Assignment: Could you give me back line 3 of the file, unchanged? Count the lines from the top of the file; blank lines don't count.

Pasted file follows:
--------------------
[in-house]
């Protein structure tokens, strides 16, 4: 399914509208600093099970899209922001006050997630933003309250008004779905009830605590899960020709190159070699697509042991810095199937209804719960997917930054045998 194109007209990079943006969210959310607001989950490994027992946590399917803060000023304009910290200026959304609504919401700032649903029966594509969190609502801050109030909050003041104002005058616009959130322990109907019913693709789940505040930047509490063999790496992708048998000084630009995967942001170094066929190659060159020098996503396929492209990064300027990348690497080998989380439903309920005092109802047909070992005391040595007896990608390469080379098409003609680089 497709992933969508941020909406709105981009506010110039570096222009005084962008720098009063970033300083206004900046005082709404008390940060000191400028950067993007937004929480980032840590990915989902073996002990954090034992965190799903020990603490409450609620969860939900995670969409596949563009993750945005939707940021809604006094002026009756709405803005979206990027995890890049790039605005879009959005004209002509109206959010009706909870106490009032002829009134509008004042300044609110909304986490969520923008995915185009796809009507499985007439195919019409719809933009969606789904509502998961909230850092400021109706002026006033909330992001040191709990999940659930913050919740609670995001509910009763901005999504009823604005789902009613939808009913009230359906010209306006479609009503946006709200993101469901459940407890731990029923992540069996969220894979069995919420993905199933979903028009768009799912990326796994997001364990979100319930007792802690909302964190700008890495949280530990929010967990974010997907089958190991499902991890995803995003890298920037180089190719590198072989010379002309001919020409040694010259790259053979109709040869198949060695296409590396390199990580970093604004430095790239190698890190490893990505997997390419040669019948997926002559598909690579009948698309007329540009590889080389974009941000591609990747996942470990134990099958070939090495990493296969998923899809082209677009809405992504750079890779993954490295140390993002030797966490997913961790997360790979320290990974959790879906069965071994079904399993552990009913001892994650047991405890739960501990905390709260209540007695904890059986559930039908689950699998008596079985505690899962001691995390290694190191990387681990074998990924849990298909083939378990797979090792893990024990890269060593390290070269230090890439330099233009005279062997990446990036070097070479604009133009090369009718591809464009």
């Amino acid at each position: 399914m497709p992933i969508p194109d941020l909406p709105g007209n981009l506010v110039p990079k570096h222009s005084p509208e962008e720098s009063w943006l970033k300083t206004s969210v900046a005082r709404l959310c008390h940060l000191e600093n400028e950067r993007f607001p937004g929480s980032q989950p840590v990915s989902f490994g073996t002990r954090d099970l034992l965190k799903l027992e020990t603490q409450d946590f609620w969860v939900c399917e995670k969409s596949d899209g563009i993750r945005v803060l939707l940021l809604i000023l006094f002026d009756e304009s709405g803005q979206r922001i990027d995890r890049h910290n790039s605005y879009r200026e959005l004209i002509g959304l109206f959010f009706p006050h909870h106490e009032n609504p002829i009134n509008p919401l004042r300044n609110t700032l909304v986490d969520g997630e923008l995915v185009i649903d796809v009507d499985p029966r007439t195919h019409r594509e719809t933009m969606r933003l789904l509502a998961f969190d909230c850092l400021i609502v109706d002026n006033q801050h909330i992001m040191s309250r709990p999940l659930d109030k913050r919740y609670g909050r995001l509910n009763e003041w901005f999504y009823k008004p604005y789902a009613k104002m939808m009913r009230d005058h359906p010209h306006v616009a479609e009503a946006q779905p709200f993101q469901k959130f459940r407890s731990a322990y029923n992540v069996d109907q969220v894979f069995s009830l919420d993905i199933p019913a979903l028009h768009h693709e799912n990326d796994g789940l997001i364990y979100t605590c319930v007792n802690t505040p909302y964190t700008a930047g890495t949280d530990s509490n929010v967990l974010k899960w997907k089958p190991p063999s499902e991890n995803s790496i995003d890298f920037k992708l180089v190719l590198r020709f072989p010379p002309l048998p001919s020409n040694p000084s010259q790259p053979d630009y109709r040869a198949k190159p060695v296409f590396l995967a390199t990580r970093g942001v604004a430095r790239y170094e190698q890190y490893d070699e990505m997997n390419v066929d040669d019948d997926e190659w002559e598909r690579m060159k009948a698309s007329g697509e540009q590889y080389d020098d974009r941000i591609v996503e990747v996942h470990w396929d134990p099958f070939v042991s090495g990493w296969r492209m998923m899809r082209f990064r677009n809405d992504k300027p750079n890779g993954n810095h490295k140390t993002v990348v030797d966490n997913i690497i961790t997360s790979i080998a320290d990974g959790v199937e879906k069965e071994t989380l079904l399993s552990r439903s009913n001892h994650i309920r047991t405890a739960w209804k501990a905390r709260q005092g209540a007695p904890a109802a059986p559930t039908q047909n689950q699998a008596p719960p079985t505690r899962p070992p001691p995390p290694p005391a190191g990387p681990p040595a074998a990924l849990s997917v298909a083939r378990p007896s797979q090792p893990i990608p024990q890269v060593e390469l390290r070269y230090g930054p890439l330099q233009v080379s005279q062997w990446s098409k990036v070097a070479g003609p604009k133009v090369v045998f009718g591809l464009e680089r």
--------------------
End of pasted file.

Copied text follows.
């Amino acid at each position: 399914m497709p992933i969508p194109d941020l909406p709105g007209n981009l506010v110039p990079k570096h222009s005084p509208e962008e720098s009063w943006l970033k300083t206004s969210v900046a005082r709404l959310c008390h940060l000191e600093n400028e950067r993007f607001p937004g929480s980032q989950p840590v990915s989902f490994g073996t002990r954090d099970l034992l965190k799903l027992e020990t603490q409450d946590f609620w969860v939900c399917e995670k969409s596949d899209g563009i993750r945005v803060l939707l940021l809604i000023l006094f002026d009756e304009s709405g803005q979206r922001i990027d995890r890049h910290n790039s605005y879009r200026e959005l004209i002509g959304l109206f959010f009706p006050h909870h106490e009032n609504p002829i009134n509008p919401l004042r300044n609110t700032l909304v986490d969520g997630e923008l995915v185009i649903d796809v009507d499985p029966r007439t195919h019409r594509e719809t933009m969606r933003l789904l509502a998961f969190d909230c850092l400021i609502v109706d002026n006033q801050h909330i992001m040191s309250r709990p999940l659930d109030k913050r919740y609670g909050r995001l509910n009763e003041w901005f999504y009823k008004p604005y789902a009613k104002m939808m009913r009230d005058h359906p010209h306006v616009a479609e009503a946006q779905p709200f993101q469901k959130f459940r407890s731990a322990y029923n992540v069996d109907q969220v894979f069995s009830l919420d993905i199933p019913a979903l028009h768009h693709e799912n990326d796994g789940l997001i364990y979100t605590c319930v007792n802690t505040p909302y964190t700008a930047g890495t949280d530990s509490n929010v967990l974010k899960w997907k089958p190991p063999s499902e991890n995803s790496i995003d890298f920037k992708l180089v190719l590198r020709f072989p010379p002309l048998p001919s020409n040694p000084s010259q790259p053979d630009y109709r040869a198949k190159p060695v296409f590396l995967a390199t990580r970093g942001v604004a430095r790239y170094e190698q890190y490893d070699e990505m997997n390419v066929d040669d019948d997926e190659w002559e598909r690579m060159k009948a698309s007329g697509e540009q590889y080389d020098d974009r941000i591609v996503e990747v996942h470990w396929d134990p099958f070939v042991s090495g990493w296969r492209m998923m899809r082209f990064r677009n809405d992504k300027p750079n890779g993954n810095h490295k140390t993002v990348v030797d966490n997913i690497i961790t997360s790979i080998a320290d990974g959790v199937e879906k069965e071994t989380l079904l399993s552990r439903s009913n001892h994650i309920r047991t405890a739960w209804k501990a905390r709260q005092g209540a007695p904890a109802a059986p559930t039908q047909n689950q699998a008596p719960p079985t505690r899962p070992p001691p995390p290694p005391a190191g990387p681990p040595a074998a990924l849990s997917v298909a083939r378990p007896s797979q090792p893990i990608p024990q890269v060593e390469l390290r070269y230090g930054p890439l330099q233009v080379s005279q062997w990446s098409k990036v070097a070479g003609p604009k133009v090369v045998f009718g591809l464009e680089r």